JOURNAL ARTICLE

Clinical Practice Guideline: Ménière's Disease

Gregory J Basura, Meredith E Adams, Ashkan Monfared, Seth R Schwartz, Patrick J Antonelli, Robert Burkard, Matthew L Bush, Julie Bykowski, Maria Colandrea, Jennifer Derebery, Elizabeth A Kelly, Kevin A Kerber, Charles F Koopman, Amy Angie Kuch, Evie Marcolini, Brian J McKinnon, Michael J Ruckenstein, Carla V Valenzuela, Alexis Vosooney, Sandra A Walsh, Lorraine C Nnacheta, Nui Dhepyasuwan, Erin M Buchanan
Otolaryngology—Head and Neck Surgery 2020, 162 (2_suppl): S1-S55
32267799

OBJECTIVE: Ménière's disease (MD) is a clinical condition defined by spontaneous vertigo attacks (each lasting 20 minutes to 12 hours) with documented low- to midfrequency sensorineural hearing loss in the affected ear before, during, or after one of the episodes of vertigo. It also presents with fluctuating aural symptoms (hearing loss, tinnitus, or ear fullness) in the affected ear. The underlying etiology of MD is not completely clear, yet it has been associated with inner ear fluid (endolymph) volume increases, culminating in episodic ear symptoms (vertigo, fluctuating hearing loss, tinnitus, and aural fullness). Physical examination findings are often unremarkable, and audiometric testing may or may not show low- to midfrequency sensorineural hearing loss. Conventional imaging, if performed, is also typically normal. The goals of MD treatment are to prevent or reduce vertigo severity and frequency; relieve or prevent hearing loss, tinnitus, and aural fullness; and improve quality of life. Treatment approaches to MD are many and typically include modifications of lifestyle factors (eg, diet) and medical, surgical, or a combination of therapies.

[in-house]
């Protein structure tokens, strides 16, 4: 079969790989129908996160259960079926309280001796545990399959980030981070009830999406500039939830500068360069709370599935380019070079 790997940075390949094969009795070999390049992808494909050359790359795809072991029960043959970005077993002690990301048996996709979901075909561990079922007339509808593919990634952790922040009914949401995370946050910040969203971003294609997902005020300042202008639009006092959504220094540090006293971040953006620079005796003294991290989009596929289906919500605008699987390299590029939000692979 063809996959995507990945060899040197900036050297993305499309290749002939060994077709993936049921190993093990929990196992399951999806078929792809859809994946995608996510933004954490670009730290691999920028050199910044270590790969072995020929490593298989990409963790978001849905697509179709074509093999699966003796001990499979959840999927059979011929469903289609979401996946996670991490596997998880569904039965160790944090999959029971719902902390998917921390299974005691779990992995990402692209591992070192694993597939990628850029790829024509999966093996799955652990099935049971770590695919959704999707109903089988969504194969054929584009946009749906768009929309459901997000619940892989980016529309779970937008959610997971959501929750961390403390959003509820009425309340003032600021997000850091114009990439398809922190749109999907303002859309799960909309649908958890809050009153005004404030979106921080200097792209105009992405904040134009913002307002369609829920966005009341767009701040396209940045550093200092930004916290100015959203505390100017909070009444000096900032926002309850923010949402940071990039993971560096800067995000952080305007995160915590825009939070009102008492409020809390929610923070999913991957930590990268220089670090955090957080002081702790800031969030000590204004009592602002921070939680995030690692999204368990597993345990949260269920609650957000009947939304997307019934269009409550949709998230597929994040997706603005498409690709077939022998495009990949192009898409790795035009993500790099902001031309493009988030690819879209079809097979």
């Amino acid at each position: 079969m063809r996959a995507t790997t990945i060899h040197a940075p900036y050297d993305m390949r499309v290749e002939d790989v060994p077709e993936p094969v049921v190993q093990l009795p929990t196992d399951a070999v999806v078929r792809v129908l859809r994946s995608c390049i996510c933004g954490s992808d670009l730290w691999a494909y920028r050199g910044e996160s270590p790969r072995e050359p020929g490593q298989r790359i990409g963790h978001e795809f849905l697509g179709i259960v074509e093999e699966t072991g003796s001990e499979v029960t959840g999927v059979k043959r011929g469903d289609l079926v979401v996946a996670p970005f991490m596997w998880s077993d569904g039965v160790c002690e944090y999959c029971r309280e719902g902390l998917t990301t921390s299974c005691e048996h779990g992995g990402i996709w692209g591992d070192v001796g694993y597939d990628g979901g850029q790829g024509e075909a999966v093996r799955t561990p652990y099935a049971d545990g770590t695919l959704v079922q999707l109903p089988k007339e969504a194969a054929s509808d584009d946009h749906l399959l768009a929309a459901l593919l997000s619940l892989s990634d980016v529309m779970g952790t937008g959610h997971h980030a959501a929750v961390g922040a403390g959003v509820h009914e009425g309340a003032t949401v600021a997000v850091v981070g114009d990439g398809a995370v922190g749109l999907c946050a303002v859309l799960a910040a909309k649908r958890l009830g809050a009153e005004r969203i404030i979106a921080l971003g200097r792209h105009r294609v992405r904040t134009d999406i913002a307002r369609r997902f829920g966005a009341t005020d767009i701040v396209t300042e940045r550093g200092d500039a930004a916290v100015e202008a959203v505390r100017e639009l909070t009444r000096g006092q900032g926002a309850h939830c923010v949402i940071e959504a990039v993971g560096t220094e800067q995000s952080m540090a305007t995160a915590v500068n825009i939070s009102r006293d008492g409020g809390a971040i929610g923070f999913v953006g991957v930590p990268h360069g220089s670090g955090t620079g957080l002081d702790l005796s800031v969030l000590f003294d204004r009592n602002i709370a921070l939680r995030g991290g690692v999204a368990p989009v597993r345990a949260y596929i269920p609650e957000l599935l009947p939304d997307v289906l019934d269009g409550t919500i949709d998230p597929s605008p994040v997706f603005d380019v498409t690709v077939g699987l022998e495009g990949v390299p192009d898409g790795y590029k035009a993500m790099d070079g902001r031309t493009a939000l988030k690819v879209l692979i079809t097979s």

PURPOSE: The primary purpose of this clinical practice guideline is to improve the quality of the diagnostic workup and treatment outcomes of MD. To achieve this purpose, the goals of this guideline are to use the best available published scientific and/or clinical evidence to enhance diagnostic accuracy and appropriate therapeutic interventions (medical and surgical) while reducing unindicated diagnostic testing and/or imaging.

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